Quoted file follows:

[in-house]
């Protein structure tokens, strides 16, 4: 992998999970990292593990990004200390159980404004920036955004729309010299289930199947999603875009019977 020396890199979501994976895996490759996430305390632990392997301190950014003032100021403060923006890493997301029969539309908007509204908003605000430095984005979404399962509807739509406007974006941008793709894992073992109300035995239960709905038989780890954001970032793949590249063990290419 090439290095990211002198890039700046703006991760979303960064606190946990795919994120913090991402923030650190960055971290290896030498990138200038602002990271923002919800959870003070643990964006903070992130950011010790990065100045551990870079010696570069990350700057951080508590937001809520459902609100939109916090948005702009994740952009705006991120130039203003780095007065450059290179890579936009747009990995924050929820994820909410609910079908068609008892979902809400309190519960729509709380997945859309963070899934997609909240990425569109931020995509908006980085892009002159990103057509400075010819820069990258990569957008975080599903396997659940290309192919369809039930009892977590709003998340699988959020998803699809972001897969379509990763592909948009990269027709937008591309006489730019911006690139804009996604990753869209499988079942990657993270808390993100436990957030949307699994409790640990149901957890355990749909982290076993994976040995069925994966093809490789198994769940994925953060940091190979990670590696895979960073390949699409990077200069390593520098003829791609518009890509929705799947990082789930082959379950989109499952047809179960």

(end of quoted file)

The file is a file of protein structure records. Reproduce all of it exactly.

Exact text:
[in-house]
């Protein structure tokens, strides 16, 4: 992998999970990292593990990004200390159980404004920036955004729309010299289930199947999603875009019977 020396890199979501994976895996490759996430305390632990392997301190950014003032100021403060923006890493997301029969539309908007509204908003605000430095984005979404399962509807739509406007974006941008793709894992073992109300035995239960709905038989780890954001970032793949590249063990290419 090439290095990211002198890039700046703006991760979303960064606190946990795919994120913090991402923030650190960055971290290896030498990138200038602002990271923002919800959870003070643990964006903070992130950011010790990065100045551990870079010696570069990350700057951080508590937001809520459902609100939109916090948005702009994740952009705006991120130039203003780095007065450059290179890579936009747009990995924050929820994820909410609910079908068609008892979902809400309190519960729509709380997945859309963070899934997609909240990425569109931020995509908006980085892009002159990103057509400075010819820069990258990569957008975080599903396997659940290309192919369809039930009892977590709003998340699988959020998803699809972001897969379509990763592909948009990269027709937008591309006489730019911006690139804009996604990753869209499988079942990657993270808390993100436990957030949307699994409790640990149901957890355990749909982290076993994976040995069925994966093809490789198994769940994925953060940091190979990670590696895979960073390949699409990077200069390593520098003829791609518009890509929705799947990082789930082959379950989109499952047809179960």